This module aims to critically explore and understand violence in all its angles and meanings and from a global perspective: from personal violence domestic violence and gender violence, for example to systemic violence violence perpetrated by the state and its apparatus , from the street violence of riots and political radicalism to the inherent violence of globalisation, capitalism, fundamentalism and language to use Slavoj Zizek s words. Students will be offered the opportunity to develop a critical knowledge of a number of issues related to violence and to locate them both within a national and a global perspective.
Diversity is the new norm. Though many look back with nostalgia at what they imagine to have been a 'Golden Age' of cohesion, consensus, and community, where to knock on any stranger's door would be to discover another's life lived exactly in accordance with one's own, we all appear agreed on the fact that the world has fundamentally changed. Contemporary hyper-diversity would appear to require a new set of rules, and a new culture, which some have called 'cosmopolitan'. Such hyper diversity may be presented as threat and/or opportunity, depending on the nature and extent of that diversity, and on the standpoint from which the diversity is being judged. This module seeks to explore some of the most significant dimensions of contemporary social diversity and in so doing, to examine the nature, dynamics, effects and conflicts associated with these diversities. Engaging with 'race', ethnicity, religion, sexuality and disability, the module will draw on a range of teaching and learning approaches, and will support the development of practical research skills. It will also place an emphasis on engagement through the use of case studies and via direct interaction with individuals and groups actively working in these arenas, both through group visits, and the involvement of key stakeholders in the module delivery.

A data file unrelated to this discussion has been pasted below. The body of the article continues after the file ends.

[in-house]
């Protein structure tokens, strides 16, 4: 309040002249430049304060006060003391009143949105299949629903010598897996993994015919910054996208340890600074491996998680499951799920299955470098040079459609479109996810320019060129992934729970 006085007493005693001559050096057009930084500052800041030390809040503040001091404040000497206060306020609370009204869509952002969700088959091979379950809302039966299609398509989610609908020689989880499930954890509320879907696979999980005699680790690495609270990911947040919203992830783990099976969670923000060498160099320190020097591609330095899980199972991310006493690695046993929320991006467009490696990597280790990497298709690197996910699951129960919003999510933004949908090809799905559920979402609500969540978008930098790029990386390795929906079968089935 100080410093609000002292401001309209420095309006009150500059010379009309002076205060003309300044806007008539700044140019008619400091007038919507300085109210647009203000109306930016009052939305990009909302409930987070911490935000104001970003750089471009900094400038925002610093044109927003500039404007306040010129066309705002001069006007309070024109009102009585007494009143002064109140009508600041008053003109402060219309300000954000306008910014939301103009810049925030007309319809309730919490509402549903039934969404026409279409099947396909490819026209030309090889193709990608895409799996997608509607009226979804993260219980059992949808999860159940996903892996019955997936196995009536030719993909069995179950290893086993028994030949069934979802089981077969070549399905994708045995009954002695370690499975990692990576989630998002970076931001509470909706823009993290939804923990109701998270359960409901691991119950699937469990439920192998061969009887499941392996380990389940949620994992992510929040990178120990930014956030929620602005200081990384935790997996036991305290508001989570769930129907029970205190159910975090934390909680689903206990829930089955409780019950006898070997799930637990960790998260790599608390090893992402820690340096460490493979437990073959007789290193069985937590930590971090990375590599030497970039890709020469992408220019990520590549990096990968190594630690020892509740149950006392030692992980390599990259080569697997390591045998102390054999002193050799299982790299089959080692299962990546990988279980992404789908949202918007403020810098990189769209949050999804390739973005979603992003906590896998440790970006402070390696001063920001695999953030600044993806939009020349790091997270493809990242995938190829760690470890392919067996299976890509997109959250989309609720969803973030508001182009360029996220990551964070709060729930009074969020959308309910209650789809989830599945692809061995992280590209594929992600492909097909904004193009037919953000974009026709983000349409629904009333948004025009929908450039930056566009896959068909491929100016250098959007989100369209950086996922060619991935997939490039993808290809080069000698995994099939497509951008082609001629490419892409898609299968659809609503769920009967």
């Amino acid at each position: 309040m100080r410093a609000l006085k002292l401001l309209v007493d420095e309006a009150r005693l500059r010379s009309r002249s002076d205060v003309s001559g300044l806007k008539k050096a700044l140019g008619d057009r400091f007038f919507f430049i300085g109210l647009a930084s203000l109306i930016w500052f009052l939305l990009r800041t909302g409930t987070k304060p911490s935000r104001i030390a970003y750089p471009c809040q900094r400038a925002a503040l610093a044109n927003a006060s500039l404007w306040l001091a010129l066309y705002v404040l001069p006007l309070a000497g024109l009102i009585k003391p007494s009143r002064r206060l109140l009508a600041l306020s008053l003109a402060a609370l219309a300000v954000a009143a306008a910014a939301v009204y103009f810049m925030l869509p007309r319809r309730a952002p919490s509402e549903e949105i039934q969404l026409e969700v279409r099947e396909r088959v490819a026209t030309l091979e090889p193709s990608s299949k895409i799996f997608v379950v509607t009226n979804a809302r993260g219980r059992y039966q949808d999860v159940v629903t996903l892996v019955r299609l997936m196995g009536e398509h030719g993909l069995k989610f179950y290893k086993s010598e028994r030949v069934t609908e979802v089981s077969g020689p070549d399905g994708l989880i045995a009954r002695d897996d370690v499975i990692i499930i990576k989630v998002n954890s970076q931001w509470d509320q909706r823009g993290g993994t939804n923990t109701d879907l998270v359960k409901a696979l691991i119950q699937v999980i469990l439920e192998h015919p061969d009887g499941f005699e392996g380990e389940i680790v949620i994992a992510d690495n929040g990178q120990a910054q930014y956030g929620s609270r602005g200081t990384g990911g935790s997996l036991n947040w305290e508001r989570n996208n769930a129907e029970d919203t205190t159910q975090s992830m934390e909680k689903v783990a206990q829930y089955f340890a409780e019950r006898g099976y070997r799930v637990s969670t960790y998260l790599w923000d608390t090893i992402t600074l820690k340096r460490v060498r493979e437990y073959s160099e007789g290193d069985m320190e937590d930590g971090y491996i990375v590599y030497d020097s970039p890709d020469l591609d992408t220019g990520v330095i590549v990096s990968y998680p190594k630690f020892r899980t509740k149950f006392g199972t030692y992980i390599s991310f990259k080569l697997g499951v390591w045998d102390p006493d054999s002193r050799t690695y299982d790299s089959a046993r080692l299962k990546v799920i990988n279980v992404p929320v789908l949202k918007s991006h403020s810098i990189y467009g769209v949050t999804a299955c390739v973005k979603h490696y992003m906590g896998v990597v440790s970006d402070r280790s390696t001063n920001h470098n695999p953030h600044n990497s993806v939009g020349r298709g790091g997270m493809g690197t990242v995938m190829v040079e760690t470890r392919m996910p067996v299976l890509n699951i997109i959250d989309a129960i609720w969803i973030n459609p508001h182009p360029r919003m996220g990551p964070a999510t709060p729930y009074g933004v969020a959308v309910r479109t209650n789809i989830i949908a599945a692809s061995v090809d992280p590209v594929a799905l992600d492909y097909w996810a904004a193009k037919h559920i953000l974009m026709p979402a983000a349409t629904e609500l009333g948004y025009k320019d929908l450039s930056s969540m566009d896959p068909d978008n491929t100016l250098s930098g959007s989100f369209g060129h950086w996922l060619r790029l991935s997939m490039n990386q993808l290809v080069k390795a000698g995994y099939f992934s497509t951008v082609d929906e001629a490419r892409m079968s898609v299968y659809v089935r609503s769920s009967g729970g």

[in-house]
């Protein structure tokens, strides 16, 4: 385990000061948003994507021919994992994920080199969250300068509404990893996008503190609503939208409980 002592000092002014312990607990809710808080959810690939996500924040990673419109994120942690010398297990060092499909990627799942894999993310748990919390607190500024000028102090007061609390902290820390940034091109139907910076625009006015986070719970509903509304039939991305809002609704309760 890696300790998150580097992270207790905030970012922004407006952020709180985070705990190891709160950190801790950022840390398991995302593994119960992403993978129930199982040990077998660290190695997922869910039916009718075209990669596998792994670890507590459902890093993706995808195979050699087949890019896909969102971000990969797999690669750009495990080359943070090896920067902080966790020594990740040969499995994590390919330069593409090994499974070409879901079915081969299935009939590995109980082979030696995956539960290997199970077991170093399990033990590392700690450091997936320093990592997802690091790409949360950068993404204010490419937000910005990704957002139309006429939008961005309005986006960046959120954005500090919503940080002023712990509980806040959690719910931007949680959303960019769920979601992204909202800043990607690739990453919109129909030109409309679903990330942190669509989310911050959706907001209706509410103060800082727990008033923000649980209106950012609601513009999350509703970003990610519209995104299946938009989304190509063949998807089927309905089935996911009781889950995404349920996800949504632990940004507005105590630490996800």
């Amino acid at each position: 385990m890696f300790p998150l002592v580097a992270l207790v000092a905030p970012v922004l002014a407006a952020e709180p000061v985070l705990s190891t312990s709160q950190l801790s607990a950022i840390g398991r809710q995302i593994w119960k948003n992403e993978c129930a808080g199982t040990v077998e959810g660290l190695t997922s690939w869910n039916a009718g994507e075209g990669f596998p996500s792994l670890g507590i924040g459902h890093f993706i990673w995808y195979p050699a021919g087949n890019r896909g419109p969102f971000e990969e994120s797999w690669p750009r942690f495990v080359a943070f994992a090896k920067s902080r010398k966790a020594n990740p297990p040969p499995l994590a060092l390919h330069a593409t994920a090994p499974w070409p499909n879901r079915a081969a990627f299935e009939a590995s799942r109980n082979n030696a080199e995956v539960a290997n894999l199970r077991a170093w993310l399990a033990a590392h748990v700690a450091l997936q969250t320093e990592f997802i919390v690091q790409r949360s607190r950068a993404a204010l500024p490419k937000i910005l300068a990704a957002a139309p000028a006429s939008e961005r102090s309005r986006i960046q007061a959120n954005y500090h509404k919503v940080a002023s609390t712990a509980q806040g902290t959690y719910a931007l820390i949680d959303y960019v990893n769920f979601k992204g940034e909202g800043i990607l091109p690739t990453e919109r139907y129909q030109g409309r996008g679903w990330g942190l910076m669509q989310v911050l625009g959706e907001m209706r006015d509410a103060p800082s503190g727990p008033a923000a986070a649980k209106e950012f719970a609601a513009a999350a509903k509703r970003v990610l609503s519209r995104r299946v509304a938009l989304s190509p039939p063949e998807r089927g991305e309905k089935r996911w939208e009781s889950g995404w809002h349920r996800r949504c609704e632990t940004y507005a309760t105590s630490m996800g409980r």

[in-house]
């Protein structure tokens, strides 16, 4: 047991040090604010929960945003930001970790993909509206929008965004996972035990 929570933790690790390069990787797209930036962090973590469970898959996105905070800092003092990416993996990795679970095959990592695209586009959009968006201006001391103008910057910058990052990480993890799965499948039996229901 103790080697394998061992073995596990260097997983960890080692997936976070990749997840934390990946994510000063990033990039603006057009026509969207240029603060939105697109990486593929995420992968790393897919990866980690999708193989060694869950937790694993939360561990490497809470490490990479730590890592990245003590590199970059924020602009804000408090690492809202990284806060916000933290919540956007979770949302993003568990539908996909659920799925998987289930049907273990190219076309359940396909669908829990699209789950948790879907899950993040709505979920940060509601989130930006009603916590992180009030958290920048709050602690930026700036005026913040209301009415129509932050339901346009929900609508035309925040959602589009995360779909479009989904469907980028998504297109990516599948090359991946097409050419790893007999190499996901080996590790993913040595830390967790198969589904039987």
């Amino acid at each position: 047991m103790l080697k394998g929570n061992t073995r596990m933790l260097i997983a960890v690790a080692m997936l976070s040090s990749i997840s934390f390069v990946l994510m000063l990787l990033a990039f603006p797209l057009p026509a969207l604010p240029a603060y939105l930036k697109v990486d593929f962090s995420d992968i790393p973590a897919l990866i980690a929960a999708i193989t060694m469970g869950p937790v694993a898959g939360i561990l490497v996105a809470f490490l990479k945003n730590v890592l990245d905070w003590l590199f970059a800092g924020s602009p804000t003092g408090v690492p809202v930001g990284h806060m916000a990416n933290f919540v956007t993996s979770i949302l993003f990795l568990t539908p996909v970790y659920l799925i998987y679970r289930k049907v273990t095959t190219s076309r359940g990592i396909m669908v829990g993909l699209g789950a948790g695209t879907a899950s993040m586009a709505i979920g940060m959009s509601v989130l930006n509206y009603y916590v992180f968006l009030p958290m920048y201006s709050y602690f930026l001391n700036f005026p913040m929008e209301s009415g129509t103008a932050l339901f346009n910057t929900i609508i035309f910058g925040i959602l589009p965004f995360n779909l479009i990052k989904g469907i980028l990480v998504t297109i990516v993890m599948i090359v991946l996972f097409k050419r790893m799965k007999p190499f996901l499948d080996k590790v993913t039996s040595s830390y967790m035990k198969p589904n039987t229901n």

This module provides students with the knowledge and skills to develop an in-depth understanding of the sociology of contentious politics. The emphasis of the module is on the social context in which social movements arise to articulate and address the problems and conflicts of their time. Students will be introduced to the main theoretical and conceptual approaches to the study of social conflict and social change in an historical context, as well as the epistemological and methodological issues that pertain to the study of social transformation. The module culminates in a focus on the contemporary context of the global financial crisis and the social conflicts that have arisen in its wake.
This module explores gender and sexuality studies and relates theoretical debates to contemporary issues around this area. Drawing upon a range of theoretical frameworks, and the ways in which gender and sexuality have been positioned within the social sciences, this module will begin by exploring the history of feminism and its impacts on gender and sexuality studies, and continue looking at specific examples of issues related to gender and sexuality on a national and international level. Specifically, the module aims to develop students knowledge and understanding of gender and sexuality studies, recognizing the important role that gender and sexuality have in regulating social life and beliefs.